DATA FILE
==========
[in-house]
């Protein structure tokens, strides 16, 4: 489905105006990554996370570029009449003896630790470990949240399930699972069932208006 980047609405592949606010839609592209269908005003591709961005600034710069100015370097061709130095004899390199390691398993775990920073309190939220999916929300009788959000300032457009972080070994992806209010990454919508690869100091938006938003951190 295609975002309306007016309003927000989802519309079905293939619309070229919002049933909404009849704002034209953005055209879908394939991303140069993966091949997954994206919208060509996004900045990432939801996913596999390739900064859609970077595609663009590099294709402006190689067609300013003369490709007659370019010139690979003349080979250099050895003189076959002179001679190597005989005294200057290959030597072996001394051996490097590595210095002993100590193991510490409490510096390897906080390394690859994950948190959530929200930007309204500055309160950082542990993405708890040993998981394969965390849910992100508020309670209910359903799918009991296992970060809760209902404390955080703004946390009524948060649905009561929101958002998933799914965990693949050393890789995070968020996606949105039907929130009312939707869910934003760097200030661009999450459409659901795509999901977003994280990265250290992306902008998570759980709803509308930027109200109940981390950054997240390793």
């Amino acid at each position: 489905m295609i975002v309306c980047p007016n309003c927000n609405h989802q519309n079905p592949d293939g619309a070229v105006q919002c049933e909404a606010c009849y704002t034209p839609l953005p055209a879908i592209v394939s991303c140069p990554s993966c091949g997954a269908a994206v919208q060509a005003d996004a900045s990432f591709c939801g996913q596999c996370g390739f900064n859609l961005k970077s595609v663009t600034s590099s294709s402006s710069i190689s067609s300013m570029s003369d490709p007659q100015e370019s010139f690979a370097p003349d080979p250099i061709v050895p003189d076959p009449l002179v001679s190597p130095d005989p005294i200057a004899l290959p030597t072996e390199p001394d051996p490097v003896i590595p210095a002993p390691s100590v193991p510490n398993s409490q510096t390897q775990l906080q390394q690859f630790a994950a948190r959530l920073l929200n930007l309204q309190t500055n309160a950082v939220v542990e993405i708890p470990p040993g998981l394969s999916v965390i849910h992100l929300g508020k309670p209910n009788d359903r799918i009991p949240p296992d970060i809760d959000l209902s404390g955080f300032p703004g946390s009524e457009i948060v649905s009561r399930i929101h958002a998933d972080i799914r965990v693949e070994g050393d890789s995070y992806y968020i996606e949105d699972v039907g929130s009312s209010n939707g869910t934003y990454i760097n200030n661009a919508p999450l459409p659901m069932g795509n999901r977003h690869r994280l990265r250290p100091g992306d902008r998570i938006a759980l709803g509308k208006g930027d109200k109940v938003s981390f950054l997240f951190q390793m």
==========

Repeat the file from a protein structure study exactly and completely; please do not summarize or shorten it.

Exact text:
[in-house]
């Protein structure tokens, strides 16, 4: 489905105006990554996370570029009449003896630790470990949240399930699972069932208006 980047609405592949606010839609592209269908005003591709961005600034710069100015370097061709130095004899390199390691398993775990920073309190939220999916929300009788959000300032457009972080070994992806209010990454919508690869100091938006938003951190 295609975002309306007016309003927000989802519309079905293939619309070229919002049933909404009849704002034209953005055209879908394939991303140069993966091949997954994206919208060509996004900045990432939801996913596999390739900064859609970077595609663009590099294709402006190689067609300013003369490709007659370019010139690979003349080979250099050895003189076959002179001679190597005989005294200057290959030597072996001394051996490097590595210095002993100590193991510490409490510096390897906080390394690859994950948190959530929200930007309204500055309160950082542990993405708890040993998981394969965390849910992100508020309670209910359903799918009991296992970060809760209902404390955080703004946390009524948060649905009561929101958002998933799914965990693949050393890789995070968020996606949105039907929130009312939707869910934003760097200030661009999450459409659901795509999901977003994280990265250290992306902008998570759980709803509308930027109200109940981390950054997240390793």
């Amino acid at each position: 489905m295609i975002v309306c980047p007016n309003c927000n609405h989802q519309n079905p592949d293939g619309a070229v105006q919002c049933e909404a606010c009849y704002t034209p839609l953005p055209a879908i592209v394939s991303c140069p990554s993966c091949g997954a269908a994206v919208q060509a005003d996004a900045s990432f591709c939801g996913q596999c996370g390739f900064n859609l961005k970077s595609v663009t600034s590099s294709s402006s710069i190689s067609s300013m570029s003369d490709p007659q100015e370019s010139f690979a370097p003349d080979p250099i061709v050895p003189d076959p009449l002179v001679s190597p130095d005989p005294i200057a004899l290959p030597t072996e390199p001394d051996p490097v003896i590595p210095a002993p390691s100590v193991p510490n398993s409490q510096t390897q775990l906080q390394q690859f630790a994950a948190r959530l920073l929200n930007l309204q309190t500055n309160a950082v939220v542990e993405i708890p470990p040993g998981l394969s999916v965390i849910h992100l929300g508020k309670p209910n009788d359903r799918i009991p949240p296992d970060i809760d959000l209902s404390g955080f300032p703004g946390s009524e457009i948060v649905s009561r399930i929101h958002a998933d972080i799914r965990v693949e070994g050393d890789s995070y992806y968020i996606e949105d699972v039907g929130s009312s209010n939707g869910t934003y990454i760097n200030n661009a919508p999450l459409p659901m069932g795509n999901r977003h690869r994280l990265r250290p100091g992306d902008r998570i938006a759980l709803g509308k208006g930027d109200k109940v938003s981390f950054l997240f951190q390793m």